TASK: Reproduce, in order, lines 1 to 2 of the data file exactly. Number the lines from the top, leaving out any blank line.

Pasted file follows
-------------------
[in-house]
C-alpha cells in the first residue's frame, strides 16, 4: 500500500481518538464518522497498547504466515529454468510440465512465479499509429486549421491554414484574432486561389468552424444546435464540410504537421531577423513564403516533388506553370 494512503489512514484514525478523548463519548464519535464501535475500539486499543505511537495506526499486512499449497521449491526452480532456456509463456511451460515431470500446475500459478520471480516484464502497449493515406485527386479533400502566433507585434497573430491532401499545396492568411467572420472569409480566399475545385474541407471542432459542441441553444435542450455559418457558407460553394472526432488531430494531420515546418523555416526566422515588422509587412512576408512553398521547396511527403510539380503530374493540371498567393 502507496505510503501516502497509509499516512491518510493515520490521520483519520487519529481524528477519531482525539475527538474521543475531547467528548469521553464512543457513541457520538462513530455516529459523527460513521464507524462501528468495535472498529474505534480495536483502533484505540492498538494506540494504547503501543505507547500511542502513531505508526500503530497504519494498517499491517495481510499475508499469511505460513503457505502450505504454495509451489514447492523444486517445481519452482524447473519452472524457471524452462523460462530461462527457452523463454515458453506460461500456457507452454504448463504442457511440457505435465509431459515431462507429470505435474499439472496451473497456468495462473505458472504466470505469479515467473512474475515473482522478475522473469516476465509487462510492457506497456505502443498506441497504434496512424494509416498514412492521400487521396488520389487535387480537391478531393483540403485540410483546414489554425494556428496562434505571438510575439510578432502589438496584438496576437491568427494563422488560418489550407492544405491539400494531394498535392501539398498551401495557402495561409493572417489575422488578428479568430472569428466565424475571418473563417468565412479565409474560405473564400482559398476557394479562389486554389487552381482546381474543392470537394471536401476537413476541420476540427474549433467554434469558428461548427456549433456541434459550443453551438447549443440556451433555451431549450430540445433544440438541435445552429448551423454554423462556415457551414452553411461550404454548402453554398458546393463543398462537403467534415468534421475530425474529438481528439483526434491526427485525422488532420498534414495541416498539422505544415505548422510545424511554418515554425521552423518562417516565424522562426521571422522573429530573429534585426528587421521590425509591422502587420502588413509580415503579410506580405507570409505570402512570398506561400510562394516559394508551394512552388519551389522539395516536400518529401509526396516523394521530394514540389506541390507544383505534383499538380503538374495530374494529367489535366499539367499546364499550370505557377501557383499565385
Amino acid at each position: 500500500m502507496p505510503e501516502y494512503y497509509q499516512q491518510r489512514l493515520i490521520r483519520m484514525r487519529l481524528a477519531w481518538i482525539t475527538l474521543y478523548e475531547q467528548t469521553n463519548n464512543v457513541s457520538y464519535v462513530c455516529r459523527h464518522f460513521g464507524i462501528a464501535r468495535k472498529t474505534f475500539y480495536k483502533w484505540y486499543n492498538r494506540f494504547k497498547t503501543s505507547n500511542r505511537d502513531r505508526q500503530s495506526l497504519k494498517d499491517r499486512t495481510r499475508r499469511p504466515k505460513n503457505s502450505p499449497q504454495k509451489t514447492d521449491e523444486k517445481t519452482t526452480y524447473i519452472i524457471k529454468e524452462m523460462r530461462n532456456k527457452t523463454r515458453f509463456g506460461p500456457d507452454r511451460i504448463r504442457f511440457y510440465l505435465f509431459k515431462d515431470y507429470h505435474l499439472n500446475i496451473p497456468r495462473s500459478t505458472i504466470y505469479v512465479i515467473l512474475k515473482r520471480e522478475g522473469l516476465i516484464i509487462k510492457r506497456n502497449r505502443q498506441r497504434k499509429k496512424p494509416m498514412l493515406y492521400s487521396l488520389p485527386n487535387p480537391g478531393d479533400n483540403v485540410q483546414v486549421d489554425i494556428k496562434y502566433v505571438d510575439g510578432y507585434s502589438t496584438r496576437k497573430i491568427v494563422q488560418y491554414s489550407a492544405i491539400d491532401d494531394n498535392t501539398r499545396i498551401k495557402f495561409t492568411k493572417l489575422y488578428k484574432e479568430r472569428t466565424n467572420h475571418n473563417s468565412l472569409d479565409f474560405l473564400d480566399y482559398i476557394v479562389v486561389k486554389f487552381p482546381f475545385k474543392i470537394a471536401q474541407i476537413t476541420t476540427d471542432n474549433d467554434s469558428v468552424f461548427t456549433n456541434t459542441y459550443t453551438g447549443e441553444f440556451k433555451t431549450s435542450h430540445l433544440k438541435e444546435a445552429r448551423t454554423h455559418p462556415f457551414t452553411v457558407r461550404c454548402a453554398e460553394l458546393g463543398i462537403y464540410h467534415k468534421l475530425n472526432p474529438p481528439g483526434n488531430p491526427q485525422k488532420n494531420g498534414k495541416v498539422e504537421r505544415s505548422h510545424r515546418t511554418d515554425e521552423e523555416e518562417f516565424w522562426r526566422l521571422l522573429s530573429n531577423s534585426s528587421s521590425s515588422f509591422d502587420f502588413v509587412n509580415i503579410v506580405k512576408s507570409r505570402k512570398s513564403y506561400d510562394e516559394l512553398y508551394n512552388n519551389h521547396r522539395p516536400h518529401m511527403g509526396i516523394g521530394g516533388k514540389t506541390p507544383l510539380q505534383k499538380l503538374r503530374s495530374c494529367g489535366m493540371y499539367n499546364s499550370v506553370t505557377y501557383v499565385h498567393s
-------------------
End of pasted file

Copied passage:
[in-house]
C-alpha cells in the first residue's frame, strides 16, 4: 500500500481518538464518522497498547504466515529454468510440465512465479499509429486549421491554414484574432486561389468552424444546435464540410504537421531577423513564403516533388506553370 494512503489512514484514525478523548463519548464519535464501535475500539486499543505511537495506526499486512499449497521449491526452480532456456509463456511451460515431470500446475500459478520471480516484464502497449493515406485527386479533400502566433507585434497573430491532401499545396492568411467572420472569409480566399475545385474541407471542432459542441441553444435542450455559418457558407460553394472526432488531430494531420515546418523555416526566422515588422509587412512576408512553398521547396511527403510539380503530374493540371498567393 502507496505510503501516502497509509499516512491518510493515520490521520483519520487519529481524528477519531482525539475527538474521543475531547467528548469521553464512543457513541457520538462513530455516529459523527460513521464507524462501528468495535472498529474505534480495536483502533484505540492498538494506540494504547503501543505507547500511542502513531505508526500503530497504519494498517499491517495481510499475508499469511505460513503457505502450505504454495509451489514447492523444486517445481519452482524447473519452472524457471524452462523460462530461462527457452523463454515458453506460461500456457507452454504448463504442457511440457505435465509431459515431462507429470505435474499439472496451473497456468495462473505458472504466470505469479515467473512474475515473482522478475522473469516476465509487462510492457506497456505502443498506441497504434496512424494509416498514412492521400487521396488520389487535387480537391478531393483540403485540410483546414489554425494556428496562434505571438510575439510578432502589438496584438496576437491568427494563422488560418489550407492544405491539400494531394498535392501539398498551401495557402495561409493572417489575422488578428479568430472569428466565424475571418473563417468565412479565409474560405473564400482559398476557394479562389486554389487552381482546381474543392470537394471536401476537413476541420476540427474549433467554434469558428461548427456549433456541434459550443453551438447549443440556451433555451431549450430540445433544440438541435445552429448551423454554423462556415457551414452553411461550404454548402453554398458546393463543398462537403467534415468534421475530425474529438481528439483526434491526427485525422488532420498534414495541416498539422505544415505548422510545424511554418515554425521552423518562417516565424522562426521571422522573429530573429534585426528587421521590425509591422502587420502588413509580415503579410506580405507570409505570402512570398506561400510562394516559394508551394512552388519551389522539395516536400518529401509526396516523394521530394514540389506541390507544383505534383499538380503538374495530374494529367489535366499539367499546364499550370505557377501557383499565385